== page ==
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Maternal History of Alzheimer’s Disease Could Determine Increased Risk

March 2, 2011

Family history is an important factor when assessing a patients’ risk for future illnesses. Recent research into Alzheimer’s disease has focused on brain imaging via positron emission tomography scans, functional magnetic resonance imaging, and magnetic resonance imaging (MRI) to determine overall reductions in brain regions vulnerable to Alzheimer’s disease. Robyn A. Honea, DPhil, and colleagues from the University of Kansas School of Medicine went a different route. Not only did they analyze brain scans, they also reviewed patients’ family history of Alzheimer’s disease in order to determine if cognitively healthy patients with a family history of Alzheimer’s disease would have less gray matter volume (GMV) and the differences in GMV decreases based on family history.

Honea and colleagues studied 67 cognitively intact patients greater than or equal to 60 years of age for 2 years who had 1 first-degree relative with an onset of dementia between 60–80 years of age. Sixteen patients had a maternal history of Alzheimer’s disease, 8 had a paternal history, and 43 had neither. Throughout the study, patients were given the Mini-Mental State Examination to determine their cognition levels, and structural MRIs were used to review total gray matter, white matter, and intracranial volume.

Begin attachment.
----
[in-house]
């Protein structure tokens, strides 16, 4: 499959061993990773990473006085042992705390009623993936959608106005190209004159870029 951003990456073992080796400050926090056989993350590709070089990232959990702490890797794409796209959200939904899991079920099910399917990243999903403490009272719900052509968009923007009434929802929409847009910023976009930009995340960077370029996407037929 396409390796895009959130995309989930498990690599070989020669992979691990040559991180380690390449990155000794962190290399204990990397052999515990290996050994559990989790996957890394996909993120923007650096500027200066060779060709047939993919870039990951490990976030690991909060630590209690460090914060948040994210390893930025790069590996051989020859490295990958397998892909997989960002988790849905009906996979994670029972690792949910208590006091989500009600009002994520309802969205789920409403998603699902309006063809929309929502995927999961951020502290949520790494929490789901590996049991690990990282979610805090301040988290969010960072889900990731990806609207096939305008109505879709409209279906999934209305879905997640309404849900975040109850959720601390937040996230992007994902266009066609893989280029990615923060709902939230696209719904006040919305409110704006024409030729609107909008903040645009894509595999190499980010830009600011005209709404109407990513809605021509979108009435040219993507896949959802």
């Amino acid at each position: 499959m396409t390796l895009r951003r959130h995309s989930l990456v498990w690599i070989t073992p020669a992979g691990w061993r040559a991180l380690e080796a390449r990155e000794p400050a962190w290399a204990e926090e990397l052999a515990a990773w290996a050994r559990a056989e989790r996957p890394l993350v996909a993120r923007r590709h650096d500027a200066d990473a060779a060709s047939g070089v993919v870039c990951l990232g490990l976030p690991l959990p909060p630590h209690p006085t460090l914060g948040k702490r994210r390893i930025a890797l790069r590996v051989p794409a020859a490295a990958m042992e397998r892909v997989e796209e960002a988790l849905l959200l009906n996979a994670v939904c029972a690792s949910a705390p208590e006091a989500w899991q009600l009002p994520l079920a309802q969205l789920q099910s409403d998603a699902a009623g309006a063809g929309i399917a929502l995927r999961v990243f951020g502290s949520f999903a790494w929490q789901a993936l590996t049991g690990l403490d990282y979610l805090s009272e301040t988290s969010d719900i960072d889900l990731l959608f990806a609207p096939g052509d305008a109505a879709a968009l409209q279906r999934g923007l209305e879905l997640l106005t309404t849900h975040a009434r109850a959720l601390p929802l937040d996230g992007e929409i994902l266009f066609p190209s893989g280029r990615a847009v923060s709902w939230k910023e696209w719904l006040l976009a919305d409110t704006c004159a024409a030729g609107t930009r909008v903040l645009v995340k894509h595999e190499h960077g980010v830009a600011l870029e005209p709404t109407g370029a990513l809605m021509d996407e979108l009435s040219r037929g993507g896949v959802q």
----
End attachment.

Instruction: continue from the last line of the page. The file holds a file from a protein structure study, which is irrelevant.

Honea and colleagues found that those patients with a maternal history of Alzheimer’s disease had lower GMV in those brain regions most vulnerable to Alzheimer’s disease. Specifically, the prefrontal cortices (Brodmann area 45, 46, and 47) and the precuneus. The patients in the paternal history group did not have any GMV decreases. Interestingly, the researchers did not find significant changes in the GMV in the hippocampus, the region of the brain most commonly associated with volumetric changes due to Alzheimer’s disease.

The researchers have stated that they will need to conduct a longitudinal examination of these patients in order to determine if these GMV decreases predispose the maternal history patients to more atrophy in those brain regions vulnerable to Alzheimer’s disease. Future studies will need to examine whether maternal history also influences disease severity, rate of cognitive decline, and/or age of onset.

The full article can be found at:

Funding for this research was provided by grants from the National Institutes of Aging, the National Institute on Neurological Disorders and Stroke, and the Hoglund Brain Imaging Center. (Neurology. 2011:74(2):113-120.) —Christopher Naccari


From → Geriatrics

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